The only solution is to go vote. Last year, we set a record low partition rate in our election with only 29% of eligible Oklahomans bothering to show up. People perceive us as a single party state, but the real margins aren’t very big in our elections. Mary Fallin beat a relatively unheard of candidate in Joe Dorman by only 120,000 votes.

      If we want the tax cut madness eroding the core functions of our government to stop, we have to convince people to vote.

    • Amen

    • KARL

      you are right Julia
      from Oklahoma Watch 10-19-2015
      “ITEP did an analysis of Oklahoma’s tax system showing that an average low-income family spends about 10 percent of its budget on state and local taxes, compared with about 4 percent for high-income families.”

  • Donna

    Where have the Oklahoma lottery funds gone? We were told revenues generated by the lottery would go to our schools but I haven’t heard anyone talking about it.

    • Oklahoma Watch

      Donna: The Oklahoma Policy Institute, a research and advocacy group, recently published an analysis on where the lottery funds for education have gone. You can find it here:

    • Tim

      Oklahoma Lottery funds, try going back to Horse Racing that was going to fix education funding. I really do not feel more money is either.

  • Valerie Beusoleil

    I abhor this penny tax idea and Boren is an “old school” tax and spend democrat. Stop spending money we don’t have! Cut administrative costs in school budgets. You have been advised of this for YEARS!!!! Consolidate this crummy little country town schools that can’t properly educate the students but can afford to pay all these unnecessary superintendents etc….. I was educated in Iowa and am appalled at the backwardness of this state’s education system. Consolidate and get rid of the top heavy administrative costs just to start with. Come on into the 21st century…no more taxes until powers that be get wise. wasting more money on decrepit system is foolish. Where are the leaders with wisdom? Why should hard working citizens continue to plough money into lost direction and stagnation in our schools? Get wisdom. No more taxes!!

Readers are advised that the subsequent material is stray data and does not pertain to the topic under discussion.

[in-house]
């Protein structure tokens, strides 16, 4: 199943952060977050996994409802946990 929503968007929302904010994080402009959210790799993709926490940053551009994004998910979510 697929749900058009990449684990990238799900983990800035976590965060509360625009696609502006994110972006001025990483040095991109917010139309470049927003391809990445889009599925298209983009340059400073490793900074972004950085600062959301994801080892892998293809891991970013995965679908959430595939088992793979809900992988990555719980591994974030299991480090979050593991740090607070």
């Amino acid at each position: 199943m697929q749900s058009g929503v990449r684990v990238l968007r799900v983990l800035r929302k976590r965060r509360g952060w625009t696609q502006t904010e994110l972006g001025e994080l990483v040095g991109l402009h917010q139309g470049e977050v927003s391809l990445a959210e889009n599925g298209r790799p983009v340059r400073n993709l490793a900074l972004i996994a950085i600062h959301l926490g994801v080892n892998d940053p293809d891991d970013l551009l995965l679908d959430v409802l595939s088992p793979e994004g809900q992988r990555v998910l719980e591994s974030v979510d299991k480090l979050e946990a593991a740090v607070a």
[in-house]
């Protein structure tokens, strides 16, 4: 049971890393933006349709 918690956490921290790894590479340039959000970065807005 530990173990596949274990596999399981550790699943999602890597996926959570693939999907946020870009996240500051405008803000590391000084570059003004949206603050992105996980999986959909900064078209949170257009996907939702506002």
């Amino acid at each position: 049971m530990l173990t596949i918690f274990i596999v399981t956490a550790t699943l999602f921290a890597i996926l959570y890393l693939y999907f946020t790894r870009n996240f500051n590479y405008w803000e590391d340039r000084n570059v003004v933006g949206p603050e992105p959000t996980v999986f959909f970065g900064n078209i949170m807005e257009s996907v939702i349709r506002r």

• Michael

      Valerie, I am a teacher. Come spend a week with me. Spend a week following my principal and superintendent. I’m not saying there aren’t a few bad apples…but deal with those bad apples rather than strangling the entire system. The cure that they are trying is worse than the disease itself.

  • Bonnie Singer

    I won’t be voting for this tax. Increasing the sales tax means that the most needy are paying a much higher rate of their income than the more money fortunate. Corporate and property taxes are more appropriate avenues to pursue. How much more can you put on the backs of those who are already struggling to survive. I am sure Mr Boren is well aware of how this will affect the poor. I can only draw from this that he does not have the best interest of most Oklahomans in mind.

  • Bruthokla

    Good grief, even a university prez can’t figure out how to cut budgets, fire incompetent employees, reduce administrative bloat and re-direct money to its proper target: competent, well-trained, dedicated and effective classroom teachers in this case –WITHOUT raising taxes on OK’s small businesses and citizens! Why is it Leftists never understand simple concepts but instead go for the worst options? At this rate, OU will soon be defunct…oh, WAIT! It gets government money!! Oh, yeah! Of COURSE! That big genie that magically rains down money on whatever Leftists want will rescue the education system and give more to the university, too! (Yes, it will, Justin) MAGIC! The only thing to do is to convince the taxpayers and voters it’s ONLY a penny increase, not REALLY a 22% tax increase! That’s EASY to slip through while they are busy not paying attention! Meanwhile, Oklahoma’s education system goes the way of Detroit, Oklahoma’s small businesses struggle more than they already are, citizens are bilked out of more of their paychecks and too many six-figure salaries are STILL paid to administrators while incompetent teachers continue in jobs they shouldn’t and good dedicated teachers aren’t paid what they are worth. Aren’t we sick and tired of failed Leftist entitlement policies?